The former Haberdashers’ Aske’s boy is cautious about the economic prospects for next year as WPP’s first-year profits have almost halved in the recession. The company, which owns the public relations firm Ogilvy & Mather Worldwide, last month reported a 47 per cent drop in pre-tax profits for the first half of the year — to £179m. Shares in WPP fell by 3.5 per cent to 501.5p. Recovery, he says, would be “L-shaped: maybe an italic ‘L’ to indicate some sort of uplift but it is going to be mild. It is going to be a long haul.”
Looking ahead, he says the issue is how the governments will balance their budgets. “The focus now is on the US deficits and how the governments are going to handle those deficits. Are they going to cut spending and increase taxes; or let the economies inflate and the nominal value of any debt to decline as a result? Or are they going to risk their electoral position by increasing taxes and cutting spending? Angela Merkel has an election now, Gordon Brown will have it by the middle of next year and President Obama has his mid-term elections in 2010. All these pose pretty ticklish issues, so we’ll see.”
As for WPP, one thing is for certain — it will become increasingly new market- and data-driven, new media- and consumer-oriented. According to Sir Martin, whose current WPP stake is reportedly valued at £74m ($122m), the group’s strategic vision is founded on “the increasing importance of new markets: the BRIC countries [Brazil, Russia, India and China] and Next-11 [Bangladesh, Egypt, Indonesia, Iran, South Korea, Mexico, Nigeria, Pakistan, the Philippines, Turkey and Vietnam]; plus: new media, consumer insight and our market research.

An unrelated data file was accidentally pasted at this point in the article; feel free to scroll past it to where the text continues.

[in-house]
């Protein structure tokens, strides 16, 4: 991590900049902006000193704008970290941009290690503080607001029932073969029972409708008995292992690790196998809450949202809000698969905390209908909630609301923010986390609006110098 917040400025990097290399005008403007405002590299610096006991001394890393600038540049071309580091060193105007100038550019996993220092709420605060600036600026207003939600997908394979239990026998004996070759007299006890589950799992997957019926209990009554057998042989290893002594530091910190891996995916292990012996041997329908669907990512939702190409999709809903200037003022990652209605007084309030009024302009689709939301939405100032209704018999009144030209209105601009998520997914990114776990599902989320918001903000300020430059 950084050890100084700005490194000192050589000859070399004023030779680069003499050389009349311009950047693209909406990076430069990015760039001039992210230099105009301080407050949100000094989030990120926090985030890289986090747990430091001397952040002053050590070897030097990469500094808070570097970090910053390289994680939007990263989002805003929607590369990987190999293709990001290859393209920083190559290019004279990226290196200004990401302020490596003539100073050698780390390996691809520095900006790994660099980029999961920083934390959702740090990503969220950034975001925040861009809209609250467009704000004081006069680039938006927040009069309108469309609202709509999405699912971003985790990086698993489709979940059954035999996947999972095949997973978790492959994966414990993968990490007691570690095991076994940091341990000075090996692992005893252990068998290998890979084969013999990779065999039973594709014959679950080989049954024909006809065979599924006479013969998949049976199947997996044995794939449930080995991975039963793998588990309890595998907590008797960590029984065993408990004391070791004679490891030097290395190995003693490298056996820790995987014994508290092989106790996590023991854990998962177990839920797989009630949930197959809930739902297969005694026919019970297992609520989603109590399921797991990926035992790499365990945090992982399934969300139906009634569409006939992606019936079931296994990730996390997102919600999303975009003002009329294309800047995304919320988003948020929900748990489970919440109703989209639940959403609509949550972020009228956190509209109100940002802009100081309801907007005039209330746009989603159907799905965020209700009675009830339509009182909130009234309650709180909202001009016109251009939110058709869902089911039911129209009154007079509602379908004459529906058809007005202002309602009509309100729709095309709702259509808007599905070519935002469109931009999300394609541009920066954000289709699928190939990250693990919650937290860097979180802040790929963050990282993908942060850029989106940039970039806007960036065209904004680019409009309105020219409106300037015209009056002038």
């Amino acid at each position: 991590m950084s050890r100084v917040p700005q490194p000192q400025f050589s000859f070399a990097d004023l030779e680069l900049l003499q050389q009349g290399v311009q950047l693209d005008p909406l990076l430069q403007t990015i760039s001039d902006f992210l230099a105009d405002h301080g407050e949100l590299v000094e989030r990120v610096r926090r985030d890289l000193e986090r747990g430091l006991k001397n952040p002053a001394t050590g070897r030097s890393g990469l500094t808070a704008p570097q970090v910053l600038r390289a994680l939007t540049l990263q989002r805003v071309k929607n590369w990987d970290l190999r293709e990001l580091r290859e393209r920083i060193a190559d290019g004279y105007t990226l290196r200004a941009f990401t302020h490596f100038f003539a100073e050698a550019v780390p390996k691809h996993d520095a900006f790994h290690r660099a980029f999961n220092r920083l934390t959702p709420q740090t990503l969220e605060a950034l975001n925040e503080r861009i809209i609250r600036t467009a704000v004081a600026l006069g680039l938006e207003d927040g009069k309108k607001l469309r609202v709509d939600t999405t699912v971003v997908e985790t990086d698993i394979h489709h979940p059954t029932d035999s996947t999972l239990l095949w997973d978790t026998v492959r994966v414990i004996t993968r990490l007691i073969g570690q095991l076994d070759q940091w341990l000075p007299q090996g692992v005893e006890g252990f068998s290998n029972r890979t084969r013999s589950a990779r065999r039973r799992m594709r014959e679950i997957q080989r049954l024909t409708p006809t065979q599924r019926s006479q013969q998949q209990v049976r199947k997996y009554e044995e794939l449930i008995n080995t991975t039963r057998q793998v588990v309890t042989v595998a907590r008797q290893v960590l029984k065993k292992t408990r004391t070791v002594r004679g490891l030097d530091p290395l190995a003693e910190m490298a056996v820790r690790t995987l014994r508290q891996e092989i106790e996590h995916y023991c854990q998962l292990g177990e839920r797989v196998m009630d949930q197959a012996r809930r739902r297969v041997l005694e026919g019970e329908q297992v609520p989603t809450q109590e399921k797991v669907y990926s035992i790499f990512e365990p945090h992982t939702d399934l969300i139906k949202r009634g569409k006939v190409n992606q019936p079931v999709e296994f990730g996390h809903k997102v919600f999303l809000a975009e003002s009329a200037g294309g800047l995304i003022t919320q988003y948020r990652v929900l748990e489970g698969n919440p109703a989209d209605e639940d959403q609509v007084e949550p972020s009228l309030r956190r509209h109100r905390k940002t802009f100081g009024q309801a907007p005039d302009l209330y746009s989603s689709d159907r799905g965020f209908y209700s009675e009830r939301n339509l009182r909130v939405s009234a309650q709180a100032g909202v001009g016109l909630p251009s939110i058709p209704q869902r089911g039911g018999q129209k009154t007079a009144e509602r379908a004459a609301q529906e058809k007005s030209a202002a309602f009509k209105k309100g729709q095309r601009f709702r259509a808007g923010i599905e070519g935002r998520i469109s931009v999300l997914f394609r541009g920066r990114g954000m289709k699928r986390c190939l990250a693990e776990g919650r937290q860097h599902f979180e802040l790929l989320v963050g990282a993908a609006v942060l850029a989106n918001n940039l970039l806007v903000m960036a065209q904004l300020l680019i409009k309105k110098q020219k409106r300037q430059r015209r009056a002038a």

“We are well on our way to achieving our objectives in these areas— 26 per cent of our business is in Asia, Latin America, Africa, the Middle East, Central and Eastern Europe; 25 per cent is in digital; and almost half our business is in these quantitative areas of consumer insight, digital and interactive.” The challenge, he says, is managing their business in the short-term.
The group has had to slash 6,500 jobs worldwide and around 700 in the UK, cutting its worldwide headcount by 6.3 per cent. “As revenues come under pressure, sadly we have had to adjust. The number of people in the group has come down and will fall broadly in line with what happens to revenues. If revenue comes down by six per cent, the head count has to come down by six per cent.”